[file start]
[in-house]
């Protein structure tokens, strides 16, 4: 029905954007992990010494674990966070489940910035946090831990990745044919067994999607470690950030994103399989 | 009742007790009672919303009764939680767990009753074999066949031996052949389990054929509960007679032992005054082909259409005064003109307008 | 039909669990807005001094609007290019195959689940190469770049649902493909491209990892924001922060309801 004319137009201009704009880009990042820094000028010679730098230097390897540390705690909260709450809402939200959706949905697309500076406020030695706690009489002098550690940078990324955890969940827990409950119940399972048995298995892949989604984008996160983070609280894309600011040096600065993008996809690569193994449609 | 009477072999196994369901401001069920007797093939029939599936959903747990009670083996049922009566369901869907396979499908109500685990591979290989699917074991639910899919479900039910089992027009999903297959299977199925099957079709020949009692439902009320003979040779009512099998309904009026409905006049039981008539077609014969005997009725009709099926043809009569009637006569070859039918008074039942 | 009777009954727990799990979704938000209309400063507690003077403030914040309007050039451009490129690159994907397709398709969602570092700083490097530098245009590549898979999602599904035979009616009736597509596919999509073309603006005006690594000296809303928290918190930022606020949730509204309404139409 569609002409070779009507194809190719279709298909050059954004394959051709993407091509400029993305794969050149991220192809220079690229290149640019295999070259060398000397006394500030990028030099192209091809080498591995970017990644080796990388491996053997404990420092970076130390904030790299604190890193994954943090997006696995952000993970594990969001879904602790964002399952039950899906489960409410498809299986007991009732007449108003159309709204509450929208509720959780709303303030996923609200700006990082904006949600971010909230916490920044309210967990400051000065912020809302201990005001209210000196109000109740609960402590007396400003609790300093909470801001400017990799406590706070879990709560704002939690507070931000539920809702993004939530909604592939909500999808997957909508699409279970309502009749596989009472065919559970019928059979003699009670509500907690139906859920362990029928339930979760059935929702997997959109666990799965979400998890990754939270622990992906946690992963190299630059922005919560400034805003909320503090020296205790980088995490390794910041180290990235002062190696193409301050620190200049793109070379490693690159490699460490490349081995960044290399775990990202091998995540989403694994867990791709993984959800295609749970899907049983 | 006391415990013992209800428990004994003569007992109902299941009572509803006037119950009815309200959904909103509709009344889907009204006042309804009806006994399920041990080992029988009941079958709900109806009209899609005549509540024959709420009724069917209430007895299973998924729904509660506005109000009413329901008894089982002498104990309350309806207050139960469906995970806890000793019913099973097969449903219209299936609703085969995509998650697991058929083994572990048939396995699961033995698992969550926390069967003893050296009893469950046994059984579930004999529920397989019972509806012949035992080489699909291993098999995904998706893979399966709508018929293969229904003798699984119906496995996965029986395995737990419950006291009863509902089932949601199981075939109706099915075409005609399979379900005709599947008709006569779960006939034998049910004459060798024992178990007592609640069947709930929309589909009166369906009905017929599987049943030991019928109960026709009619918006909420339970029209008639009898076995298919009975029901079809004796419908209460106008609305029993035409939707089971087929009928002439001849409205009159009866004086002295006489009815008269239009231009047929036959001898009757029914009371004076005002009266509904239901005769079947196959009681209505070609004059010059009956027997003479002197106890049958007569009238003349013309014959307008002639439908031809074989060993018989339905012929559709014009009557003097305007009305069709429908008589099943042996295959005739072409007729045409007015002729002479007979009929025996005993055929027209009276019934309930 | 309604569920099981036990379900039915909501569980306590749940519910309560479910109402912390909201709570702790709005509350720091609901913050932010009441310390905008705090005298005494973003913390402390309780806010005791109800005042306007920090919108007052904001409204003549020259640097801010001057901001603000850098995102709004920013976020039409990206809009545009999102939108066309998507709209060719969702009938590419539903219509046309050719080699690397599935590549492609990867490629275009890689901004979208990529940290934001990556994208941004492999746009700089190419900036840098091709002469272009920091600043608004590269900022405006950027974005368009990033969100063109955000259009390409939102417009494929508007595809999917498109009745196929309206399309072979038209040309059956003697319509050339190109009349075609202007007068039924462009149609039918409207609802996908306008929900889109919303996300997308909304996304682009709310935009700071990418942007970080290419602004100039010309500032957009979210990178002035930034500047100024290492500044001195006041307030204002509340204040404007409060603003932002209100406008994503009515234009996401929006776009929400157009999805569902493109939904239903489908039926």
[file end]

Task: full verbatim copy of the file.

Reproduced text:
[in-house]
């Protein structure tokens, strides 16, 4: 029905954007992990010494674990966070489940910035946090831990990745044919067994999607470690950030994103399989 | 009742007790009672919303009764939680767990009753074999066949031996052949389990054929509960007679032992005054082909259409005064003109307008 | 039909669990807005001094609007290019195959689940190469770049649902493909491209990892924001922060309801 004319137009201009704009880009990042820094000028010679730098230097390897540390705690909260709450809402939200959706949905697309500076406020030695706690009489002098550690940078990324955890969940827990409950119940399972048995298995892949989604984008996160983070609280894309600011040096600065993008996809690569193994449609 | 009477072999196994369901401001069920007797093939029939599936959903747990009670083996049922009566369901869907396979499908109500685990591979290989699917074991639910899919479900039910089992027009999903297959299977199925099957079709020949009692439902009320003979040779009512099998309904009026409905006049039981008539077609014969005997009725009709099926043809009569009637006569070859039918008074039942 | 009777009954727990799990979704938000209309400063507690003077403030914040309007050039451009490129690159994907397709398709969602570092700083490097530098245009590549898979999602599904035979009616009736597509596919999509073309603006005006690594000296809303928290918190930022606020949730509204309404139409 569609002409070779009507194809190719279709298909050059954004394959051709993407091509400029993305794969050149991220192809220079690229290149640019295999070259060398000397006394500030990028030099192209091809080498591995970017990644080796990388491996053997404990420092970076130390904030790299604190890193994954943090997006696995952000993970594990969001879904602790964002399952039950899906489960409410498809299986007991009732007449108003159309709204509450929208509720959780709303303030996923609200700006990082904006949600971010909230916490920044309210967990400051000065912020809302201990005001209210000196109000109740609960402590007396400003609790300093909470801001400017990799406590706070879990709560704002939690507070931000539920809702993004939530909604592939909500999808997957909508699409279970309502009749596989009472065919559970019928059979003699009670509500907690139906859920362990029928339930979760059935929702997997959109666990799965979400998890990754939270622990992906946690992963190299630059922005919560400034805003909320503090020296205790980088995490390794910041180290990235002062190696193409301050620190200049793109070379490693690159490699460490490349081995960044290399775990990202091998995540989403694994867990791709993984959800295609749970899907049983 | 006391415990013992209800428990004994003569007992109902299941009572509803006037119950009815309200959904909103509709009344889907009204006042309804009806006994399920041990080992029988009941079958709900109806009209899609005549509540024959709420009724069917209430007895299973998924729904509660506005109000009413329901008894089982002498104990309350309806207050139960469906995970806890000793019913099973097969449903219209299936609703085969995509998650697991058929083994572990048939396995699961033995698992969550926390069967003893050296009893469950046994059984579930004999529920397989019972509806012949035992080489699909291993098999995904998706893979399966709508018929293969229904003798699984119906496995996965029986395995737990419950006291009863509902089932949601199981075939109706099915075409005609399979379900005709599947008709006569779960006939034998049910004459060798024992178990007592609640069947709930929309589909009166369906009905017929599987049943030991019928109960026709009619918006909420339970029209008639009898076995298919009975029901079809004796419908209460106008609305029993035409939707089971087929009928002439001849409205009159009866004086002295006489009815008269239009231009047929036959001898009757029914009371004076005002009266509904239901005769079947196959009681209505070609004059010059009956027997003479002197106890049958007569009238003349013309014959307008002639439908031809074989060993018989339905012929559709014009009557003097305007009305069709429908008589099943042996295959005739072409007729045409007015002729002479007979009929025996005993055929027209009276019934309930 | 309604569920099981036990379900039915909501569980306590749940519910309560479910109402912390909201709570702790709005509350720091609901913050932010009441310390905008705090005298005494973003913390402390309780806010005791109800005042306007920090919108007052904001409204003549020259640097801010001057901001603000850098995102709004920013976020039409990206809009545009999102939108066309998507709209060719969702009938590419539903219509046309050719080699690397599935590549492609990867490629275009890689901004979208990529940290934001990556994208941004492999746009700089190419900036840098091709002469272009920091600043608004590269900022405006950027974005368009990033969100063109955000259009390409939102417009494929508007595809999917498109009745196929309206399309072979038209040309059956003697319509050339190109009349075609202007007068039924462009149609039918409207609802996908306008929900889109919303996300997308909304996304682009709310935009700071990418942007970080290419602004100039010309500032957009979210990178002035930034500047100024290492500044001195006041307030204002509340204040404007409060603003932002209100406008994503009515234009996401929006776009929400157009999805569902493109939904239903489908039926």